The best and worst potential NFL coach openings: Barnwell on the Eagles, Jets and more

    Bill Barnwell is a staff writer for

We’re expecting significant coaching turnover in the NFL this offseason. Five teams hired new head coaches after the 2019 season, but we’ve already seen three teams fire their coaches this year, and the Jets might inspire their fan base to revolt if they don’t move on from Adam Gase. There are still three weeks left to go in the regular season, but there are as many as nine more teams that could consider changing their coach.

Let’s evaluate the various coaching opportunities that might come available this offseason and rank how desirable they would be for a qualified candidate. I think there are 12 total teams that could have vacancies, but I’m leaving out the Bengals, Cowboys and Vikings, who seem less likely to fire their coaches than the other franchises. Each of those three jobs would rank in the upper half of this list if they were to come available.

I’m evaluating these jobs based on several criteria. Most important, of course, is whether the team has a talented roster and a star quarterback. After that, we’re looking at things like future cap space and draft capital, the difficulty of each team’s respective division and how patient the present ownership group has been when its team has struggled. Also, note that we’re looking at this exclusively from the perspective of a possible coach as opposed to that of a new general manager.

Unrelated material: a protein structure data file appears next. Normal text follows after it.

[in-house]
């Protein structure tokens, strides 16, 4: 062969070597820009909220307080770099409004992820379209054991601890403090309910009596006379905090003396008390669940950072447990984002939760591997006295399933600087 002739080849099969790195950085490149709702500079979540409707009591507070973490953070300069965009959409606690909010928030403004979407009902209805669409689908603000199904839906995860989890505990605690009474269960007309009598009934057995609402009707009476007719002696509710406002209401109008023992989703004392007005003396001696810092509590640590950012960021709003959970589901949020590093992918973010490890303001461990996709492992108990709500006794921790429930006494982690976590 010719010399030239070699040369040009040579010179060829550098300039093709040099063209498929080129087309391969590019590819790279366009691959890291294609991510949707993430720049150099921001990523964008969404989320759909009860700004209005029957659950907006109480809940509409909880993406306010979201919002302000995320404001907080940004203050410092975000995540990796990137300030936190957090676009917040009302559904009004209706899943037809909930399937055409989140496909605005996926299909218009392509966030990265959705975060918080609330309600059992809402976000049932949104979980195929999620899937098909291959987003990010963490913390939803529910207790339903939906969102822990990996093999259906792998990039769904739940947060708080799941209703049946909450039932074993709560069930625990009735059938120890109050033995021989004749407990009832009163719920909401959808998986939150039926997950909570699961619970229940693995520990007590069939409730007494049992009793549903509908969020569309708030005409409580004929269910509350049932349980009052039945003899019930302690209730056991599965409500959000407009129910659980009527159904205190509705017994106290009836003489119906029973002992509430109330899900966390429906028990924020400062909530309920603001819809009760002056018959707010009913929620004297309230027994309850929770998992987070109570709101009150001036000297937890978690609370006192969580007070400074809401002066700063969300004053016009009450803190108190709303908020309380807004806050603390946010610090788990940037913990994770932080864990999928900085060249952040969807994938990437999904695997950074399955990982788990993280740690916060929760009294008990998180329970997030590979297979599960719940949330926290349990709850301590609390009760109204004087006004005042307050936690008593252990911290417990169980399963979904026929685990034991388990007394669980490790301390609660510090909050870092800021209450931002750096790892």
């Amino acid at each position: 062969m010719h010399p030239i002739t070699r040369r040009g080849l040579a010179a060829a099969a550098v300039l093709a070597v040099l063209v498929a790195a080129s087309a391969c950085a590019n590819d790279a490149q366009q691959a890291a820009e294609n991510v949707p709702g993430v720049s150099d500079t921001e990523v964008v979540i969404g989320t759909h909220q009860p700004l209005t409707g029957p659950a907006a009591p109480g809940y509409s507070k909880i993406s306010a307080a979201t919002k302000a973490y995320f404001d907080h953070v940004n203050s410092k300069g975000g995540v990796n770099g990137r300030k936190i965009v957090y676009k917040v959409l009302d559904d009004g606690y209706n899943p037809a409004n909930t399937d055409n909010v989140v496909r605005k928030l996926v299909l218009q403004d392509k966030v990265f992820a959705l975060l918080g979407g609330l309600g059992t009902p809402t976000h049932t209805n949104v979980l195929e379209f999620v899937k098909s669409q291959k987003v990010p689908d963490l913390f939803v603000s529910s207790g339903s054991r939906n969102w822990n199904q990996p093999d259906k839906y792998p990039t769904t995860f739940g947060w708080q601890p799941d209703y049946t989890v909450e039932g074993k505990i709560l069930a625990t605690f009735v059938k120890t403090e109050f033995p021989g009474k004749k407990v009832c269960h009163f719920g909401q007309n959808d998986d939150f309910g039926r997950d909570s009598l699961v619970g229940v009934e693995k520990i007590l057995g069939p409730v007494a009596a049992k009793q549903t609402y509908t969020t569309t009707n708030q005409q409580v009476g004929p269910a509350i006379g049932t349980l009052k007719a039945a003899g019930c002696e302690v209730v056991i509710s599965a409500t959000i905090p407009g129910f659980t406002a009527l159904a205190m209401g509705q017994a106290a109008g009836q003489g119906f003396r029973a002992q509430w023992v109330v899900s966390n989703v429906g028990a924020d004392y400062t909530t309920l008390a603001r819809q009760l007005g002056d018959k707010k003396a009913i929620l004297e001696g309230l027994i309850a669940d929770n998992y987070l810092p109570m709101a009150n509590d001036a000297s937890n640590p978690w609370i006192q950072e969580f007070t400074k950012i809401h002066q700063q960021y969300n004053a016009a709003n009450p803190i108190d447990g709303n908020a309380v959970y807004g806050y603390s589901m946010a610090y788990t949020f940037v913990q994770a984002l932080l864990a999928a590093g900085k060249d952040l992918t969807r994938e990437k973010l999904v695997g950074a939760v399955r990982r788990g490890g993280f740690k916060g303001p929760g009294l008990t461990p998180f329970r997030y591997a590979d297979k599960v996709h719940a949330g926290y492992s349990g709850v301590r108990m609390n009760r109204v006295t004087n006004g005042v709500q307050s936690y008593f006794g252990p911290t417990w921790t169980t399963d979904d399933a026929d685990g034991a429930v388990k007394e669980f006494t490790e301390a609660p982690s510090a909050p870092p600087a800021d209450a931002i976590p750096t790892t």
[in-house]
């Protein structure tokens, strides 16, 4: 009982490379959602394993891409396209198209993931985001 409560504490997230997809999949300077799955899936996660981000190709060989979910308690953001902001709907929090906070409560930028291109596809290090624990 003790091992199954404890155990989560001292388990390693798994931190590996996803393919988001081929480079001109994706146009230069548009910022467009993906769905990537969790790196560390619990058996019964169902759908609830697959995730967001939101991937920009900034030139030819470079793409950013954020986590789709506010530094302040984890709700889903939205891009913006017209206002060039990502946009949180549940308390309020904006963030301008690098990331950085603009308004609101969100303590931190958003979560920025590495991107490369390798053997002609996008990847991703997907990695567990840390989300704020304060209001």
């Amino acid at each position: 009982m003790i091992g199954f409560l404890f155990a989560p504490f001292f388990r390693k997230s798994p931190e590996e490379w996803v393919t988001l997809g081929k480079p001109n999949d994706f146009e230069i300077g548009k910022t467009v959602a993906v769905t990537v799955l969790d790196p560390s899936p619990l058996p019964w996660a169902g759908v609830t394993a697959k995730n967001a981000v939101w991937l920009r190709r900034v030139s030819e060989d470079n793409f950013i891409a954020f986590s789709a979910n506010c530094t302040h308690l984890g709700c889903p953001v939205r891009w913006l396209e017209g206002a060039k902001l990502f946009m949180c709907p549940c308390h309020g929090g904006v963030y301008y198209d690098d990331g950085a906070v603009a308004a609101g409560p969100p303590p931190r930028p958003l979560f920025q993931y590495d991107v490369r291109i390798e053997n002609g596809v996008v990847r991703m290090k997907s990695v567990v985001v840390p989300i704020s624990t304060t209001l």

I’ll start with the least desirable opportunity of the nine and work my way up to the most tantalizing job:

9. Chicago Bears (6-7)

Pros: core talent
Cons: lack of cap space, no long-term quarterback

Over the next three weeks, the Bears could run the table and make it into the playoffs or lose two of three and spark a regime change. Regardless of what happens, it’s clear that the all-in moves general manager Ryan Pace made before 2018 didn’t work. Mitchell Trubisky hasn’t developed into a great passer, in part because coach Matt Nagy doesn’t appear to be any sort of quarterback whisperer. (The fact that he was playing the defenses ranked 26th and 30th in pass defense DVOA might have something to do with Trubisky’s recent hot streak.) Pass-rusher Khalil Mack is a great player, but he hasn’t been enough for the Bears to net a playoff win, let alone compete for a Super Bowl.

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It’s hard to be enthusiastic about what’s left. The Bears have $2.5 million in cap space next year before re-signing players such as wideout Allen Robinson, defensive end Roy Robertson-Harris and safety Tashaun Gipson, let alone addressing the quarterback position. They project to have the 14th pick in the 2021 draft, which could leave them too late in the hunt for quarterbacks. After making the Mack deal and repeatedly trading up in drafts past, Chicago also isn’t in position to make another all-in move for a young quarterback. It has a more competitive roster than most of the other teams on this list, but its ceiling is severely capped.

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